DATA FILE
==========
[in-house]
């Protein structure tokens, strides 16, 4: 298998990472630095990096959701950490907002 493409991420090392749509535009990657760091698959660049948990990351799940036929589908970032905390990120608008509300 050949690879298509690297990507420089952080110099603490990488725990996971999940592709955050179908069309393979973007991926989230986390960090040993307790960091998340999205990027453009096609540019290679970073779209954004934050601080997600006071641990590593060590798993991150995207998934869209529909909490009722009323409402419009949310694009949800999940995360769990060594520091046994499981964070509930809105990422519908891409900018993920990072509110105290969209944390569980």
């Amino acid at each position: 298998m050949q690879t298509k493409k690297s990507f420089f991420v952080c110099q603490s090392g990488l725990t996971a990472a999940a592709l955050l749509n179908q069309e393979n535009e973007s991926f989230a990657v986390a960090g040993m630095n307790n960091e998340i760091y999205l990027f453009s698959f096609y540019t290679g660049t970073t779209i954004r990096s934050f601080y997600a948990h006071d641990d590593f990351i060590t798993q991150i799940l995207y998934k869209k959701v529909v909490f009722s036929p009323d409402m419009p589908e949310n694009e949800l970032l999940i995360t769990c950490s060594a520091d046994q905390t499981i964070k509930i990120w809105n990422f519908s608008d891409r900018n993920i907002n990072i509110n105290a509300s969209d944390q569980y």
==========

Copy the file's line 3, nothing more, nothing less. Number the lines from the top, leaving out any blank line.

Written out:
């Amino acid at each position: 298998m050949q690879t298509k493409k690297s990507f420089f991420v952080c110099q603490s090392g990488l725990t996971a990472a999940a592709l955050l749509n179908q069309e393979n535009e973007s991926f989230a990657v986390a960090g040993m630095n307790n960091e998340i760091y999205l990027f453009s698959f096609y540019t290679g660049t970073t779209i954004r990096s934050f601080y997600a948990h006071d641990d590593f990351i060590t798993q991150i799940l995207y998934k869209k959701v529909v909490f009722s036929p009323d409402m419009p589908e949310n694009e949800l970032l999940i995360t769990c950490s060594a520091d046994q905390t499981i964070k509930i990120w809105n990422f519908s608008d891409r900018n993920i907002n990072i509110n105290a509300s969209d944390q569980y």